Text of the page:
It is the reason you are here on earth.
You are here to risk your heart.
You are here to be swallowed up.
And when it happens that you are broken, or betrayed, or left, or hurt, or death brushes near,
Let yourself sit by an apple tree and listen to the apples falling all around you in heaps,
Wasting their sweetness.
Yesterday I found a new role mode, in an Elephant Journal article by Robert Sturman about The Guiness Book of Records reigning oldest living yoga teacher, 93 year old Tao Porchon Lynch. As impressive as her strength and flexibility are for someone of any age, let alone a nonagenarian, it is much more than her physical prowess that enchants me about this radiant being.
For not only does she love yoga, but also wine and dancing the tango.
In a interview with Tara Stiles-Parker, she credits her longevity and zest for living to proper breathing and making a concerted effort to think positive thoughts, along with a nightly shoulder stand before bed each night. She eschews fear and procrastination, simply doing the next right thing without delay.
She beams and twinkles with a light that simply dazzles me.
“Smile at everyone”
She advises as she illustrates the phenomenal magnetism of her charismatic charm.
This is how I want to live my life.
Waking up grateful for each new day,
thrilled by the prospect of all that I can learn,
all the wonderful places and beautiful people to be met,
making the most of the great gift of life
and blessing all I see with a smile.
I had an amazing weekend facilitating the Vive La Différence Weekend for Couples with Bruce Gold. I am awed and humbled by the transformational power of love. It truly is the strongest medicine. This morning, one of the participants forwarded me an email she had received today which I would like to share with you along with a song – MC YOGI Give Love.
Daily Inspiration for Monday, February 27, 2012 from Renaissance Unity
“If I can stop one heart from breaking,
I shall not live in vain:
If I can ease one life the aching,
Or cool one pain,
Or help one fainting robin
Unto his nest again,
I shall not live in vain.”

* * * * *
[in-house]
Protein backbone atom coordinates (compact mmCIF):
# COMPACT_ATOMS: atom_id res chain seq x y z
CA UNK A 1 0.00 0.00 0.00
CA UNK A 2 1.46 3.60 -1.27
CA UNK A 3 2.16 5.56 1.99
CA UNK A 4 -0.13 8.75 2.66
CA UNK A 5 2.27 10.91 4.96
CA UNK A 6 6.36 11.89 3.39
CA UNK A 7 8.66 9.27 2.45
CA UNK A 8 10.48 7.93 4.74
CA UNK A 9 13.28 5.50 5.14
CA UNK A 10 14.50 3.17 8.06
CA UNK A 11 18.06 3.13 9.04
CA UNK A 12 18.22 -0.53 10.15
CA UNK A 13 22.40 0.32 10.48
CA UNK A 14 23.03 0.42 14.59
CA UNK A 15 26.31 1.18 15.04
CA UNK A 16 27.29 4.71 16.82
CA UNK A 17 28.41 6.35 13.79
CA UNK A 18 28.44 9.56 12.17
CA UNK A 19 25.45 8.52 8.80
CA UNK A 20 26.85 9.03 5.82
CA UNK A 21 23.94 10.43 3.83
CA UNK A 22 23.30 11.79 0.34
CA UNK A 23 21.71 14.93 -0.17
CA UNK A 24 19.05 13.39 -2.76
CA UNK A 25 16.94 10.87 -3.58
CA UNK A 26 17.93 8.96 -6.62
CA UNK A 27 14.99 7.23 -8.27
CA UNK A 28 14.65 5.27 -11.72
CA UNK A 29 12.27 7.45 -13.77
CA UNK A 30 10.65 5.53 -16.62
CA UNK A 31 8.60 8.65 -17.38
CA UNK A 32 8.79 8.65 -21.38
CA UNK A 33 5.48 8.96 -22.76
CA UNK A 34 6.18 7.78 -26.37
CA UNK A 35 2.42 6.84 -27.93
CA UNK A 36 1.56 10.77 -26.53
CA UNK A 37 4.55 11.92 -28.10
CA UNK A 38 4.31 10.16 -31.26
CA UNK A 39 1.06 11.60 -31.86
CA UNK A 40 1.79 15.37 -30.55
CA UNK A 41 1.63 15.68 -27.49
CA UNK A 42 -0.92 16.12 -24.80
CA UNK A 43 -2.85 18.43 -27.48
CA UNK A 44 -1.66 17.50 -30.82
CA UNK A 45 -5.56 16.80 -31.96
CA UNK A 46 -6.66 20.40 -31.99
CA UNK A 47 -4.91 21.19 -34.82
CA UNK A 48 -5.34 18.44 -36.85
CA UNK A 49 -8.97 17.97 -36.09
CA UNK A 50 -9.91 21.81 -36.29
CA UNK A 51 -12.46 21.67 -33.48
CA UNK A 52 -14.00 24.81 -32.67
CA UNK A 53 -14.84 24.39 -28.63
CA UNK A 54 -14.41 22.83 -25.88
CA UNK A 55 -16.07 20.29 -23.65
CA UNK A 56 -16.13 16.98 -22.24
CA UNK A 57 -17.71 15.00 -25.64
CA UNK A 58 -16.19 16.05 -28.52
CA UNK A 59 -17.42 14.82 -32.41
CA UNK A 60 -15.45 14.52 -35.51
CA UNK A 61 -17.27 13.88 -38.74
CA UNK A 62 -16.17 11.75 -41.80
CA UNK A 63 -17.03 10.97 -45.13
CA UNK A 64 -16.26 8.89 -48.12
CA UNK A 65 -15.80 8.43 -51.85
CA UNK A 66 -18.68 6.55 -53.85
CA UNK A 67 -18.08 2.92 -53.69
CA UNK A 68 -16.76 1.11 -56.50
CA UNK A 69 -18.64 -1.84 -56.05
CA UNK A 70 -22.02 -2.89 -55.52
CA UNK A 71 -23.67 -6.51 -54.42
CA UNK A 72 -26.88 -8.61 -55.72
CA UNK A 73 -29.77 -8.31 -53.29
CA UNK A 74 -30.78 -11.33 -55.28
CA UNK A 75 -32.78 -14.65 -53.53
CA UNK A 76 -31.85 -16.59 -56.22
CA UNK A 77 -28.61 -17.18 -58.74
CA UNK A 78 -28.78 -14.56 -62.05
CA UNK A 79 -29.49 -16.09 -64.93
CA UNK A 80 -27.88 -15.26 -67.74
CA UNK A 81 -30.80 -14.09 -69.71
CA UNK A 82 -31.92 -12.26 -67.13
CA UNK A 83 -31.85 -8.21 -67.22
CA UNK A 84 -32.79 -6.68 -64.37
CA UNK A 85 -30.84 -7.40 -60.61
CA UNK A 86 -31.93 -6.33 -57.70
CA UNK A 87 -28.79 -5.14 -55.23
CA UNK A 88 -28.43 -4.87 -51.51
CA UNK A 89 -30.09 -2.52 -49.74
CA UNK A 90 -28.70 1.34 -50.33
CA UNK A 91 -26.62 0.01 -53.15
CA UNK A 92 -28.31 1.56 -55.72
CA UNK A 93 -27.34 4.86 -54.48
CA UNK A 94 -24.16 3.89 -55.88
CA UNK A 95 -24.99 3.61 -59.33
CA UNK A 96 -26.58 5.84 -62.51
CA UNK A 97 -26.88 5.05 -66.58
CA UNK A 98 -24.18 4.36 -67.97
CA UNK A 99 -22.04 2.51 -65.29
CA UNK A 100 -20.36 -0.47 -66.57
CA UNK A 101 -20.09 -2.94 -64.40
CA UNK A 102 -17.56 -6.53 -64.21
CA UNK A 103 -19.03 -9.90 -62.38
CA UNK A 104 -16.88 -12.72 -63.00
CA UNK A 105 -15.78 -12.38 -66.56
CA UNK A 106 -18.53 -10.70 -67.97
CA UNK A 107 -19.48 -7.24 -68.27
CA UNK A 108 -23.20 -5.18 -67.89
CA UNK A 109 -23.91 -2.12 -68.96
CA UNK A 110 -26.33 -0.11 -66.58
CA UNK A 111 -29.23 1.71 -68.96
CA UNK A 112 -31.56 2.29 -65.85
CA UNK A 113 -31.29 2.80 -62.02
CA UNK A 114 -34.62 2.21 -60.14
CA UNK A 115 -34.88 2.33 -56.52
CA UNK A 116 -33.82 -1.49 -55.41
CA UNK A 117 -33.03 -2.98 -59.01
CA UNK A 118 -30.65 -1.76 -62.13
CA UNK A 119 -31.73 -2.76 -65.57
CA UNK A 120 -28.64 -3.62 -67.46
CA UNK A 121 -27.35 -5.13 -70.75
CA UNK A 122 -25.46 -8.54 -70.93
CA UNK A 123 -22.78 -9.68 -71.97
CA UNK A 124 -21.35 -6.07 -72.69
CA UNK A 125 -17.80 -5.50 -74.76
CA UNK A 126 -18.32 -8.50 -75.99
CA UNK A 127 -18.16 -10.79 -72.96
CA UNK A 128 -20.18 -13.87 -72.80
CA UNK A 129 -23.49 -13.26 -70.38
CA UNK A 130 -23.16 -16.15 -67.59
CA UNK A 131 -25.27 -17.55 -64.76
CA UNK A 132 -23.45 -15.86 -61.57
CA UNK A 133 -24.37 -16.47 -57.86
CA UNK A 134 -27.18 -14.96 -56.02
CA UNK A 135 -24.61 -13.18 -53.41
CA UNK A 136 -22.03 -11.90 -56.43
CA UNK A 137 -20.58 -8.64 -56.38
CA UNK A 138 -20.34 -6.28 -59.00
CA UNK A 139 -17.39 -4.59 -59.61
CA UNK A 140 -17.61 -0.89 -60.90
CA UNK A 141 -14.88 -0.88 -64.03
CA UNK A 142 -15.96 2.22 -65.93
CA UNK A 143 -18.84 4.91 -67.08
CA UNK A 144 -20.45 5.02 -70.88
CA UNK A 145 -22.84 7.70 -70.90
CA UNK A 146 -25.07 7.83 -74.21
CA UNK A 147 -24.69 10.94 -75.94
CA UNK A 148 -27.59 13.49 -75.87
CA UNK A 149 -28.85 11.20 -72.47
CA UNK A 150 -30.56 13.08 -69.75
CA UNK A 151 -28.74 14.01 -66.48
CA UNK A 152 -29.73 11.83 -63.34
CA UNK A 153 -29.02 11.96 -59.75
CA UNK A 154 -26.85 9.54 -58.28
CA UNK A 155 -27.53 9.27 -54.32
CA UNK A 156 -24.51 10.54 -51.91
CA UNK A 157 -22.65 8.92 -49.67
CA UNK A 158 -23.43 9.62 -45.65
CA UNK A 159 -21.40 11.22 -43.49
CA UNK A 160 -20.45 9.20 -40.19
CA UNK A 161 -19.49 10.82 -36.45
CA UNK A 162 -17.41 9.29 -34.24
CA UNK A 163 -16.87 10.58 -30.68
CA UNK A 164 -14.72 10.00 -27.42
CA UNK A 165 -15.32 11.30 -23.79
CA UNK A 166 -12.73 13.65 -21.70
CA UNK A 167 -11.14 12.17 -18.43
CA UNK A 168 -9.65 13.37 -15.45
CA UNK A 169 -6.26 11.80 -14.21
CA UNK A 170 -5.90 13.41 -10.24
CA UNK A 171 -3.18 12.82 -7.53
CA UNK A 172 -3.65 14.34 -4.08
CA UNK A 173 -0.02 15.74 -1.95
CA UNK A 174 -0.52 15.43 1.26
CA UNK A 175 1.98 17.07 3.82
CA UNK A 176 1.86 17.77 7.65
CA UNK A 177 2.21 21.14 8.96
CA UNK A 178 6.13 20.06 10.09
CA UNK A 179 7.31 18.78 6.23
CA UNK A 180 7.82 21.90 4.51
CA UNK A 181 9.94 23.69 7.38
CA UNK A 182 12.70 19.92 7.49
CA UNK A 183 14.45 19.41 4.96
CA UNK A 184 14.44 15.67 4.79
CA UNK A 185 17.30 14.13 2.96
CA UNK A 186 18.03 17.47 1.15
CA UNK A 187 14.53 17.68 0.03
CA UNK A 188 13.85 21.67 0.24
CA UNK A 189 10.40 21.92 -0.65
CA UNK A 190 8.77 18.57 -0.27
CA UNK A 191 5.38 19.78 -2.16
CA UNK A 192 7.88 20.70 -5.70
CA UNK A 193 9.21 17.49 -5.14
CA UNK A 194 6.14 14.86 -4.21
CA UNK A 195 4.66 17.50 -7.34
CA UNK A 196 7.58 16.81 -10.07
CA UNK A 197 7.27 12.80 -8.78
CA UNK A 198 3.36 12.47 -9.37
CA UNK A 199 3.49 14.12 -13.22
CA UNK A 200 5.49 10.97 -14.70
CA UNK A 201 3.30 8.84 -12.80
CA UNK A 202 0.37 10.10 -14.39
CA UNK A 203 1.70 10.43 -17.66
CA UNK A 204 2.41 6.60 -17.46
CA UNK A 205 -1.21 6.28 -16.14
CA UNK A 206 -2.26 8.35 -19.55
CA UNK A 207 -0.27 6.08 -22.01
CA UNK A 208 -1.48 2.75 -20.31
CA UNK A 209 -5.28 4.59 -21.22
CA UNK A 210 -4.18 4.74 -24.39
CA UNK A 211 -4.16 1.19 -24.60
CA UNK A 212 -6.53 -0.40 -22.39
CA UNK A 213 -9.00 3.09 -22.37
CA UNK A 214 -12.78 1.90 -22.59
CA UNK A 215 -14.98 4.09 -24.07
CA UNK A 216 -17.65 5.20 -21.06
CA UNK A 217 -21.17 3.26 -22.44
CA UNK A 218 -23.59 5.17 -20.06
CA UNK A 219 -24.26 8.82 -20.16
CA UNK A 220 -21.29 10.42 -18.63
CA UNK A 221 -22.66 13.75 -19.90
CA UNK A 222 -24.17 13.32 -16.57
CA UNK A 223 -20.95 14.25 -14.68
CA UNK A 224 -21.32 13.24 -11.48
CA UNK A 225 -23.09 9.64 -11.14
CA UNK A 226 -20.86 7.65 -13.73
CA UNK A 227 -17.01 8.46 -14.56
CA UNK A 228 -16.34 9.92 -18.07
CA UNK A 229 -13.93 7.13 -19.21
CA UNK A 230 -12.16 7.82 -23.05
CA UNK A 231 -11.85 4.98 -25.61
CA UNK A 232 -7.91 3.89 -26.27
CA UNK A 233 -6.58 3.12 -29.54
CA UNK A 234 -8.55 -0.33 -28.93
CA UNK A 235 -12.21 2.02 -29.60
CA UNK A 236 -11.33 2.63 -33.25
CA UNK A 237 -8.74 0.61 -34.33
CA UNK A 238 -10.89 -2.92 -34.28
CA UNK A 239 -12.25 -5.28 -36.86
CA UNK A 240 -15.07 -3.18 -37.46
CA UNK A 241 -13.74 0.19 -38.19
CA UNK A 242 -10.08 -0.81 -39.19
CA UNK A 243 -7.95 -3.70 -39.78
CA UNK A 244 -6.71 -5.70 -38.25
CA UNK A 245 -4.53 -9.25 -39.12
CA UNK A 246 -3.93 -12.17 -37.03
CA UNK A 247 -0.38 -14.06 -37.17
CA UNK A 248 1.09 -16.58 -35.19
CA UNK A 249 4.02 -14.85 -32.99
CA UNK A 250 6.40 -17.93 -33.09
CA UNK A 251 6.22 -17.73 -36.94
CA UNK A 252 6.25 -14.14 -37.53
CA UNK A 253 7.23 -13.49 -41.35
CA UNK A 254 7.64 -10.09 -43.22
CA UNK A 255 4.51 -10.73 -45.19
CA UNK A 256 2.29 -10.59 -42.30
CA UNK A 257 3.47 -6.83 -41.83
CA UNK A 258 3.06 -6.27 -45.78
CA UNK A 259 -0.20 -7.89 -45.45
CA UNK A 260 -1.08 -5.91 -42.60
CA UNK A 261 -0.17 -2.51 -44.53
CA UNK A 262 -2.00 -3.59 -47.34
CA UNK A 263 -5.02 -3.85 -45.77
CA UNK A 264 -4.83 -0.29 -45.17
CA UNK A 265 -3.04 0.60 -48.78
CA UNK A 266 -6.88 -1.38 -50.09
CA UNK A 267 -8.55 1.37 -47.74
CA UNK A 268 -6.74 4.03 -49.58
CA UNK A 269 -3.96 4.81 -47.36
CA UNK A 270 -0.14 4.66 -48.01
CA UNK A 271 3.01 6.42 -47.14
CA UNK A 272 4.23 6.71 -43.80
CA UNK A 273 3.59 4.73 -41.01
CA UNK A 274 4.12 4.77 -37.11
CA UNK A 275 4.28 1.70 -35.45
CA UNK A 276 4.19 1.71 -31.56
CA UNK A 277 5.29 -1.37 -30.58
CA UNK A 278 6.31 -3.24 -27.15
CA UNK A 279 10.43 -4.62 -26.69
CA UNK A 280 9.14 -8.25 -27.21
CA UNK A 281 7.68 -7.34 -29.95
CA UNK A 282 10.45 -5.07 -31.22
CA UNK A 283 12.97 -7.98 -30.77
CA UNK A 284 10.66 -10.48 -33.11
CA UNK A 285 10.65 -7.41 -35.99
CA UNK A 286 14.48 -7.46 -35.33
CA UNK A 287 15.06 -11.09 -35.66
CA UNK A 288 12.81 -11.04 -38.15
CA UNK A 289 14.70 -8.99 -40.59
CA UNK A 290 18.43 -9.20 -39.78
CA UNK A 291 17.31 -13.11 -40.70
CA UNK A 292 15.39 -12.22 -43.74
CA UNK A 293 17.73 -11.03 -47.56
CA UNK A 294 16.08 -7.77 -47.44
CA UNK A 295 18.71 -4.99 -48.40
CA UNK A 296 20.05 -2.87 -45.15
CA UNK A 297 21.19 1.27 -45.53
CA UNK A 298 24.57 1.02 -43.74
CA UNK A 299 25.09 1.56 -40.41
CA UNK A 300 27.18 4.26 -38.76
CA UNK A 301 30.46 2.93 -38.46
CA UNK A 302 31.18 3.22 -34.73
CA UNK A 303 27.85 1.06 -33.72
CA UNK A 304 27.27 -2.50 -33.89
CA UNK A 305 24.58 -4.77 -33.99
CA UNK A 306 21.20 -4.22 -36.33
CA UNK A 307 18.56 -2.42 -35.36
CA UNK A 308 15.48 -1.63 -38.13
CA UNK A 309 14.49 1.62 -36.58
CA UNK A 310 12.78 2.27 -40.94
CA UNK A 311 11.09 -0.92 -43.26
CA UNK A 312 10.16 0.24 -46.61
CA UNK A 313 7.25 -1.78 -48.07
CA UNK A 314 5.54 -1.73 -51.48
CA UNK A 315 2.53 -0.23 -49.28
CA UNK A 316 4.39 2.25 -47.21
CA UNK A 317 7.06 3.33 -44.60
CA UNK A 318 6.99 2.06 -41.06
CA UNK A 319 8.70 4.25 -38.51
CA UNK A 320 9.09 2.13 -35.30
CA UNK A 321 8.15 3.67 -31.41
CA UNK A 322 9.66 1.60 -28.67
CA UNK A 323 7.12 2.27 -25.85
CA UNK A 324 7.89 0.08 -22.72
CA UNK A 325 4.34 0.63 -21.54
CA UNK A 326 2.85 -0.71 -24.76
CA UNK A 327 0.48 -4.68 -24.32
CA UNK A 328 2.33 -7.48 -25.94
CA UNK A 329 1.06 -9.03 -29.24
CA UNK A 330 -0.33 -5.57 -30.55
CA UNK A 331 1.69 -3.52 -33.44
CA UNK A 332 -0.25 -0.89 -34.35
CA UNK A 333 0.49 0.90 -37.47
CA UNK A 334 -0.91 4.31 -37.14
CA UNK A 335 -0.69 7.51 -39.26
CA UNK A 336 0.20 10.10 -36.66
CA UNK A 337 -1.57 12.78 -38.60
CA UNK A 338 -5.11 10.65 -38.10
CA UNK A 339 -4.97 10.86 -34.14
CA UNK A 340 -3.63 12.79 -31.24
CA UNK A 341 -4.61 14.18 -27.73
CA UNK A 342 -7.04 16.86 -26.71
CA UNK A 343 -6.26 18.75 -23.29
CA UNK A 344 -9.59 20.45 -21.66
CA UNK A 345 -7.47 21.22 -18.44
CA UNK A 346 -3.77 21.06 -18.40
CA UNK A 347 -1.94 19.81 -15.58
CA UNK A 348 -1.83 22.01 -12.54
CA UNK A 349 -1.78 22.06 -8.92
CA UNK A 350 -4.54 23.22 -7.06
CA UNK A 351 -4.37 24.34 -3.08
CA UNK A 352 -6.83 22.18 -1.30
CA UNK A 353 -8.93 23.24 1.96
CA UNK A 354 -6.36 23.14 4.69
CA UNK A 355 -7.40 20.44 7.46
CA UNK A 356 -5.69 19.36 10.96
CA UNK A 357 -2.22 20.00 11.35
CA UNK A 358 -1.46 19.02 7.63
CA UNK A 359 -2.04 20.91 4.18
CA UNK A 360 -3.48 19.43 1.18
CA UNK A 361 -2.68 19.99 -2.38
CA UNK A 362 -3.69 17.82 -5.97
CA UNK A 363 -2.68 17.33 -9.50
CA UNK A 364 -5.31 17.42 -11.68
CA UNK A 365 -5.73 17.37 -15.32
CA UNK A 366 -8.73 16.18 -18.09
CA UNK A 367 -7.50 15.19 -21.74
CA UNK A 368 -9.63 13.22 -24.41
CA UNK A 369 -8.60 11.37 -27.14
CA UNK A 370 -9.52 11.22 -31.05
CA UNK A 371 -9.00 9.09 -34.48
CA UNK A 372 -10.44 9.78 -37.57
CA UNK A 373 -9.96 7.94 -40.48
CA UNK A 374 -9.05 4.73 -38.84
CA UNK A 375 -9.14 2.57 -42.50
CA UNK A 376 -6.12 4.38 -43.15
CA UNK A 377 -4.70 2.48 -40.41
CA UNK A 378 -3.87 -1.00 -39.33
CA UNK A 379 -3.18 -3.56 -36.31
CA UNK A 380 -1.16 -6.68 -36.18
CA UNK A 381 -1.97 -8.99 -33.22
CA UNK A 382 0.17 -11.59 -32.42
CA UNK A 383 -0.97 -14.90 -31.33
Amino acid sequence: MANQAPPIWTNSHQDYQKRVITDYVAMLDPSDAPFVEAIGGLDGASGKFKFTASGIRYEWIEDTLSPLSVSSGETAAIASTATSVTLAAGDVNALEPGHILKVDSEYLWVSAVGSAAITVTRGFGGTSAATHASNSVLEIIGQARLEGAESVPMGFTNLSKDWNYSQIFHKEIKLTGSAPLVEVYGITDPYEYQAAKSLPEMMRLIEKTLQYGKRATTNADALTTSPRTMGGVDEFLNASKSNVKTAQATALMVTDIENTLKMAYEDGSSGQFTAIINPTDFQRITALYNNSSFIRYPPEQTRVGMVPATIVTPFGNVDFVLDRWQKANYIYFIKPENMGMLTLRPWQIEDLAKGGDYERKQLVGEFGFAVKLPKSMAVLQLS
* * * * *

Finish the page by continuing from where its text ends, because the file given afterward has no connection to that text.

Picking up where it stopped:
My passion is freedom and my purpose is love.
Your presence in my life is like a burning fire and a cool breeze.
Your truth pushes and cradles me.
I intend to be a better person today than I was yesterday.
With Your help, I passionately live my purpose.
With my help, You transform the world.
And so it is.
Today I hope that you feel connected to and inspired by your life’s purpose.
Holidays can be the most wonderful time of the year but they can also be the most difficult. There is something about the message that this particular time should be full of joy that can create a lot more pressure for people who aren’t feeling particularly joyful for various reasons. One of the keys to getting through it is to remember that, in fact, you are not alone in feeling this way. Many people are suffering from sickness or depression, are dealing with being separated from loved ones, or coping with personal challenges or financial issues that are overwhelming.
Even if you are lucky enough to be surrounded by loved ones, ironically, this season of cheer and goodwill to all men is the time of year that families and couples fight the most. There is nothing quite like an extended period of time in an enclosed space with your nearest and dearest to push your biggest buttons and, when you add alcohol to the mix, things predictably go downhill.
Being single during the holidays is arguably worse than being part of a fighting couple: For some reason, being unwillingly single for the holidays sucks even more than on Valentine’s day, presumably because you at least have a fighting chance at ignoring the existence of the latter.
All this pales in comparison to how hard it is to get through the holidays when you are mourning a loved one. It is particularly painful, not just because it is a time full of memories, but because everywhere you turn, the message is that this is the time to be together with loved ones. The joy that the rest of the world seems to be experiencing can make those burdened by grief feel particularly isolated.
The most important survival skill at this time of year is to give yourself permission to have the feelings you are having. Stop telling yourself that you ought to be feeling differently just because the calendar is on this particular page. It is hard enough to deal with difficult feelings without heaping guilt and shame on top of them. Quit Should-ing yourself. Expectations are 99% of the cause of all suffering. Give up the expectation that you should be feeling or reacting any differently to the way that you are. At a minimum, accept that the reality is this is how you are feeling. Even better, show yourself a little compassion and respect the fact that if you had a choice, you wouldn’t choose to be feeling like this.
Step 2 is to imagine yourself as someone else that you care about and think about how you would treat them if they were feeling this way. Perhaps you would be a little more patient? Give them a break? Give them permission to curl up under the covers until they felt stronger? Everyone is unique and we all have different things that make us feel better – and crucially for some people, the most important thing is simply having permission not to feel better until we do. Sometimes it takes a heck of a lot more time and energy to try to stop yourself having a feeling than to let it run it’s course. Sometimes, little things can help a lot. Be brave and ask for help. If that’s too much or there doesn’t seem to be anyone available, come up with a short list of things you can do for yourself that might help. Maybe it’s going to the movies and escaping reality for a while, finding someone to talk to, getting some exercise, making yourself some nourishing food.